Nevada went all in on school choice this month, with the new GOP legislature passing and the GOP governor signing a sweeping bill offering parents direct access to the money used to educate their children.

The new Nevada law, the most aggressive private school choice program yet, allows parents to treat education as an a la carte menu, including mixing and matching public, online, private and home school options.

Most parents will be able to take 90 percent of the state funds allocated to their child and put them in a restricted-use education fund. Children with special needs or from low-income families can take 100 percent.

That means between $5,100 and $5,700 annually can be used to pay for private school tuition, online learning, special education services, books, tutors and more.

The new law is easily the most aggressive school choice laws to date, leapfrogging Arizona's 2011 program, which still restricts access to certain categories of students.

Not surprisingly, skeptics of school vouchers are about as upset as advocates are thrilled.

"Nevada's new law is a step backwards," said Halley Potter, a research fellow at the Washington, D.C.-based Century Foundation. "The biggest losers in this model will likely be the most disadvantaged children, whose families lack the information and resources to access high-quality opportunities."

"We need to stop treating parents like children," countered Adam Peshek, state policy director of School Choice for the Foundation for Excellence in Education. "We need to stop saying that low-income families can't handle the options."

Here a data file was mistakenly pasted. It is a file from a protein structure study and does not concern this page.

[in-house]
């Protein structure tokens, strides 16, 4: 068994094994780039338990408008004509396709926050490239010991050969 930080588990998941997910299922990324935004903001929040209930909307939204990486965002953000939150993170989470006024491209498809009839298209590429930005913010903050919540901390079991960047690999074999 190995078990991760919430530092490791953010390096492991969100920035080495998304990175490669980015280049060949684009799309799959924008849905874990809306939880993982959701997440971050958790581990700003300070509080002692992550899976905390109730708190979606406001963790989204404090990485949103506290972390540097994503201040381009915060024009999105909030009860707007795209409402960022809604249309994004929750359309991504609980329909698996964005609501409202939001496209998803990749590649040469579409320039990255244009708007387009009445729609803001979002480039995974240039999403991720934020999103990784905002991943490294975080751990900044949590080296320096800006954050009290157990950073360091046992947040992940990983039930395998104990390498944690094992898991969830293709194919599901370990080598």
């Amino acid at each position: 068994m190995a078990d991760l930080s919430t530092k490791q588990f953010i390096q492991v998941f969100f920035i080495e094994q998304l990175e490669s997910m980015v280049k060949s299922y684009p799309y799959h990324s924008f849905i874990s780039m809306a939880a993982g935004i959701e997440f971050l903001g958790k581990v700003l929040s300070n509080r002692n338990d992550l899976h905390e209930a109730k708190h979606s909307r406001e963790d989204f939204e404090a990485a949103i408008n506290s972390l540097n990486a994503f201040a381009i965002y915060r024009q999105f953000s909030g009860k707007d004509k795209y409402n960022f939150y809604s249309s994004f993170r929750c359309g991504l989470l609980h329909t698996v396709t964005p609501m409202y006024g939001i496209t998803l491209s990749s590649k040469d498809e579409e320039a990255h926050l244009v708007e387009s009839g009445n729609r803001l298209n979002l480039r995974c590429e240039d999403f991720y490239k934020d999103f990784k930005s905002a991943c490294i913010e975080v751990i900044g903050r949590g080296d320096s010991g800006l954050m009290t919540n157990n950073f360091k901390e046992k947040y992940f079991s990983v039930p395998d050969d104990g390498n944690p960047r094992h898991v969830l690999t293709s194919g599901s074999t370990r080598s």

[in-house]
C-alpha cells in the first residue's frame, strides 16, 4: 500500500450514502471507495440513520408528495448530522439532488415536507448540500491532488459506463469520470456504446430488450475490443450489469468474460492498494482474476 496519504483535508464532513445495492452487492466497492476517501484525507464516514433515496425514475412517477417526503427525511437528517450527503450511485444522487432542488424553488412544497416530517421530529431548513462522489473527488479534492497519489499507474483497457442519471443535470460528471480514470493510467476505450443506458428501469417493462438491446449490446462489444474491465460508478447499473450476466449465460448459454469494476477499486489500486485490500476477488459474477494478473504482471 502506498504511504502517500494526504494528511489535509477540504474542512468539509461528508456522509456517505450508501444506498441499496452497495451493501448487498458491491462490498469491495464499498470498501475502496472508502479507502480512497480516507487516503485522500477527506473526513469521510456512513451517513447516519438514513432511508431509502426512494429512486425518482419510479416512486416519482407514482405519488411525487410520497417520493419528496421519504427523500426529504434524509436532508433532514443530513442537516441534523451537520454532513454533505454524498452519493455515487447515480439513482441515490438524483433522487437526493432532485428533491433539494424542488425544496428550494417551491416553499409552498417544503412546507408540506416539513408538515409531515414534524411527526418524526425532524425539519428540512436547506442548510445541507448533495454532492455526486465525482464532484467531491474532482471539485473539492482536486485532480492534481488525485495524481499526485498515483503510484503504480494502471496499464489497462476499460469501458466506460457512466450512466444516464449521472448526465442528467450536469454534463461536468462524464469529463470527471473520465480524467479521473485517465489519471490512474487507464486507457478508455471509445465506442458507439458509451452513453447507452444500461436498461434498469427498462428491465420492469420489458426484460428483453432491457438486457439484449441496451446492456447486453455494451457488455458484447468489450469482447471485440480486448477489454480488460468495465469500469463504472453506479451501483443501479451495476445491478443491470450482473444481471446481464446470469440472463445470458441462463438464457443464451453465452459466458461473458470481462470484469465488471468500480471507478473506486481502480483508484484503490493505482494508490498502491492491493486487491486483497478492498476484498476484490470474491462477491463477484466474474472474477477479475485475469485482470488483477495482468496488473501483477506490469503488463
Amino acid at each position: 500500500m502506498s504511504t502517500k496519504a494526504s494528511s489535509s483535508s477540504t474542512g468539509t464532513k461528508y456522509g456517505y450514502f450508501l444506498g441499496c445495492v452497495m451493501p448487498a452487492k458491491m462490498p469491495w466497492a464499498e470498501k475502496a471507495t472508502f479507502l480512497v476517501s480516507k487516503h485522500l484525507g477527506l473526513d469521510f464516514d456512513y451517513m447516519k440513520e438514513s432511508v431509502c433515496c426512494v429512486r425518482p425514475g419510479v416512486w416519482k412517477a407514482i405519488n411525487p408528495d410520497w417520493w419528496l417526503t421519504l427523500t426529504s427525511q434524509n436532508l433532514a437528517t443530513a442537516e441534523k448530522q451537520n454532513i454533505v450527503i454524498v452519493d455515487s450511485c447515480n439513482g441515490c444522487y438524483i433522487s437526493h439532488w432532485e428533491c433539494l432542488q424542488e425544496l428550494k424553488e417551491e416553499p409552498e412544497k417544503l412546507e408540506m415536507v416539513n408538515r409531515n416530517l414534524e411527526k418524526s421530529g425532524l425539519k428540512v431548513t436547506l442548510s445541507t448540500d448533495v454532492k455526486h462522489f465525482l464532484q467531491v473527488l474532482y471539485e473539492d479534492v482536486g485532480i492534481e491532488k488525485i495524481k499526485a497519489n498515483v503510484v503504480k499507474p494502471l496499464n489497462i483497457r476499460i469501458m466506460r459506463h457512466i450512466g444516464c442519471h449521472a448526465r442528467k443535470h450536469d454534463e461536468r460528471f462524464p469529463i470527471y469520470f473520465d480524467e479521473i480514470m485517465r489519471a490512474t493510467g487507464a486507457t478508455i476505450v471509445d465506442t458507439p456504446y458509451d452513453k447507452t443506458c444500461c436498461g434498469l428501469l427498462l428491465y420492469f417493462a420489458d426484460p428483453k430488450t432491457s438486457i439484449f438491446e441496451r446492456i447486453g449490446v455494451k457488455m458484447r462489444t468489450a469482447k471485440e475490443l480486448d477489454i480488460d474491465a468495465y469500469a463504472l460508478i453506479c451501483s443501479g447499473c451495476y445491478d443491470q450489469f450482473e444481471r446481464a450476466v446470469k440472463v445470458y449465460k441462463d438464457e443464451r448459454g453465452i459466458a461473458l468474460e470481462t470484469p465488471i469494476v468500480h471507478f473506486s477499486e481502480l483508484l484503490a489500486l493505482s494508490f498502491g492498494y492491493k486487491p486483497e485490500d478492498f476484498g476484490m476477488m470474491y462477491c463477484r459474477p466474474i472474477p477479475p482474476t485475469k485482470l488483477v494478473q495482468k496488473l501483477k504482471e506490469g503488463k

Skeptics react

Potter, who like many education reformers supports public school choice in the form of charter schools but opposes vouchers, argues Nevada's private schools will be exempt from requirements to teach the more challenging students, including those with disabilities or those from poor families.

"By allowing public funds to flow to private providers, Nevada's voucher law abdicates this public responsibility to ensure quality education for every student — and exposes families to greater educational risk," Potter said.

Nevada's bold leap stems from the 2014 elections, notes Nevada State Education Association president Ruben Murillo, Jr. The state twice voted for President Barack Obama and is now seen as relatively blue territory. Prior to 2014, the legislature was controlled by Democrats. Now, the Senate is narrowly held by Republicans and Assembly is solidly held by the GOP.

"Democrats didn't come out to vote," Murillo said. "We knew with that change that anything was possible."

Murillo fears the new program could have devastating consequences, leading to disruption of funding and uncertainty for administrators who will not know how to plan their budgets.

"This gives a carte blanche to any resident to take their kids to private schools," Murillo said, "and it could devastate programs that are providing innovative programs for inner city schools and high-poverty schools."

Murillo said in recent years, Nevada has allocated special funds in programs known as "zoom schools" and "victory schools," both targeted at low-income or English as a second-language students. The state commitment to funding such innovations will be undermined by the revenue lost to private schools, he argued.

Murillo also objected that wealthy parents whose children are already in private schools will now be able to "supplement their salaries." He argued there are currently very few private schools in Las Vegas, and these are situated in well-off areas. The most immediate beneficiaries, he argued, will be those who can already afford to put their kids in private schools.